Another Day in the Retirement of Me

Episode 4: A Day on the Town. (Part II)

And thus continues the epic adventures of the three kindly old ladies—Rachel, Katy, and Stacey—and their evil counterpart—Sourdough!… Er, Sonita!

"If I were a Katy where would I go?" Rachel muttered to herself, absentmindedly whapping everyone she passed with a cane, occasionally going back for another whap if the person looked particularly busy or stressed.

"I know!" She exclaimed suddenly, earning the worried glances of the other people on the street, "Hotdogs!"

The look of ingenious enlightenment soon faded, though, as her own ludicrous words sunk in, "Wait a minute… ‘Hotdogs’ isn’t a place… Is it?" She frowned, pulverizing a nearby mailbox to help her think and successfully scaring off the poor mailman who just barely pulled his hand out in time as an added bonus.

"Whhhheeeeeeeeeeeeeeeeeeee!" Katy grinned happily, thoroughly enjoying her ride down the hills until a thought struck her like lightning, her face paled momentarily until she forgot what it was that had just been bothering her and went back to enjoying the ride.

She soon remembered as she spotted the end of the road looming before her and went to grab the wheels and brake—unfortunately earning a bit of a rubber-burn in the process. Quickly giving up on that pain-inflicting course of action, Katy deserted her earlier cry in favor of a new one:


Stacey bobbed her head slightly to some imaginary music that only she could hear, sitting comfortably next to a window and watching with quickly waning interest as the scenery sped by. She turned to look at the person across from her instead, taking in their boringly average appearance.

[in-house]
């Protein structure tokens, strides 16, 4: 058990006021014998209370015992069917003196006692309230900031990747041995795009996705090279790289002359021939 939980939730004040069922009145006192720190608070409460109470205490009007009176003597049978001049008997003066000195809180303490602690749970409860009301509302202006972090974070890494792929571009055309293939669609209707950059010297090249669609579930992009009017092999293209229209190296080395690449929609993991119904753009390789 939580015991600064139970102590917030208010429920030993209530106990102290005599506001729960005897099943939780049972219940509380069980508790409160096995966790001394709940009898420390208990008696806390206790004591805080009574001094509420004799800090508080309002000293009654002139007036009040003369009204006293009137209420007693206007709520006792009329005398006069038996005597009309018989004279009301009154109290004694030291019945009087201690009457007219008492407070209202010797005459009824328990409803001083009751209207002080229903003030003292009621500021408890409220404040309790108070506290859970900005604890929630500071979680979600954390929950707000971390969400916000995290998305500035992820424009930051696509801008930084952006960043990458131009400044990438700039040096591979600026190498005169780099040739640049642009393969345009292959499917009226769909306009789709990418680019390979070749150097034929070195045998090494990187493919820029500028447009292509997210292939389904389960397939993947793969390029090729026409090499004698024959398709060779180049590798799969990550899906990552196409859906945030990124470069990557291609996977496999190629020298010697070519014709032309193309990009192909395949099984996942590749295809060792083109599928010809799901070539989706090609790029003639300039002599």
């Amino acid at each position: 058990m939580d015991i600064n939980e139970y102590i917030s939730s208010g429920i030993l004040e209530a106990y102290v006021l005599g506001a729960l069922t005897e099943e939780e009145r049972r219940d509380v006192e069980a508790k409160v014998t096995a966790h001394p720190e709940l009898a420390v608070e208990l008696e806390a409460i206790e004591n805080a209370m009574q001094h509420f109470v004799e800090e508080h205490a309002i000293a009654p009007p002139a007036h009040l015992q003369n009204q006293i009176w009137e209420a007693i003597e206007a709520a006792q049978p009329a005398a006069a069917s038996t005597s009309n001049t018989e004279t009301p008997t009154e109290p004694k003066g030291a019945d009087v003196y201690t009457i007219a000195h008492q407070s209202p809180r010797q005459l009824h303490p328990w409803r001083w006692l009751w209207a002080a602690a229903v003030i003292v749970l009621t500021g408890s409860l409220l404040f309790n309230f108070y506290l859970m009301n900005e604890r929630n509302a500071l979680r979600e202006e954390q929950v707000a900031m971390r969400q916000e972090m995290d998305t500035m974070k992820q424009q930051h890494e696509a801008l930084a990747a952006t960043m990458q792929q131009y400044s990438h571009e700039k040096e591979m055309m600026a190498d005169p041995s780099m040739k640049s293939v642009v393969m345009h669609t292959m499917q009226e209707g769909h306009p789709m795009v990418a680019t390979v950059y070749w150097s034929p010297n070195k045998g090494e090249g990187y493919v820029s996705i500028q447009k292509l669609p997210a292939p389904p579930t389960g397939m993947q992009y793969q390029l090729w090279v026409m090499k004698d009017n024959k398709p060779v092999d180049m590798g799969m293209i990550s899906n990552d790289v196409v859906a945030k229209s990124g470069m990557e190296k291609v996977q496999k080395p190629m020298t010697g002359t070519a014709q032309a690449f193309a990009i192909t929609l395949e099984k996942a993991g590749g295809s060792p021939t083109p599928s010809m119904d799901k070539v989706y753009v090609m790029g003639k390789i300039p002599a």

"Hello!" She greeted at length.

The person looked up as if someone had just told him a nuclear warhead had been planted in his home, the bus was about to hurtle off the edge of the earth, the sun was going supernova, and he had just ingested poison and only had thirteen seconds left to live. "H-hello." He finally responded, wide eyes glued to Stacey to catch any sudden movements.

Stacey grinned, happy to have made a new friend. She proceeded to place herself in the empty seat in between the man and the aisle before launching into a discussion concerning the quality of Minneapolis busses, how many shots a fully armed cannon could get off in an hour, and welfare in general. The man merely pushed himself back against the window and stared at her with helpless horror and the most miserable look he could muster.

Sonita grumbled as she jumped off another bus, "Wasn’t on that one either! Stupid old ladies running off in the stupid city to ride stupid busses and beat stupid mailboxes. Stupid, stupid, stupid."

Glaring darkly at a young woman who just happened to be in front of her when she looked up, Sonita moved on, in a completely unamused manner. She was so unamused that it seemed unlikely to any that saw her that anyone could possibly be less amused than her at that moment. In fact, most people that saw her chose to cross the street—even if a semi was speeding down the road at that particular time—and pass on the other side than risk passing within her reach. Or within a ten foot radius. Actually, many looked like they’d rather like to be in a completely different city.

Some sirens sounding from a squad car right behind her finally caused her to halt in her glaring rampage and turn to see the car stop on the curb just a few feet away. A policeman stepped out of the car, walking cautiously around it with his hand resting conspicuously on his gun—although Sonita was sure it was meant to be decidedly less conspicuous.

"Um… Excuse me, miss," The man started a bit nervously.

Sonita’s frown deepened and she looked around briefly before asking, "Me?"

"Yeah," The man confirmed, "You see, we were getting some complaints that you were, well, making small children cry," He continued glancing at her to make sure she wasn’t going to jump him and break his neck. Ensured that his neck was safe for the time being, he continued, "and harassing old ladies with their own walking sticks."

Sonita was about to open her mouth to object when the radio inside the car sounded. Whatever it was neither her nor the policeman heard and the man gave her a last cautious look before leaning in through the passenger window to grab the speaker.

"This is squad car 52, can you repeat that?" He asked.

The garbled message came through again and the man adjusted the volume enough for Sonita to make out: "—ight, an elderly woman with flame thrower outside of Sportsman on 34 East."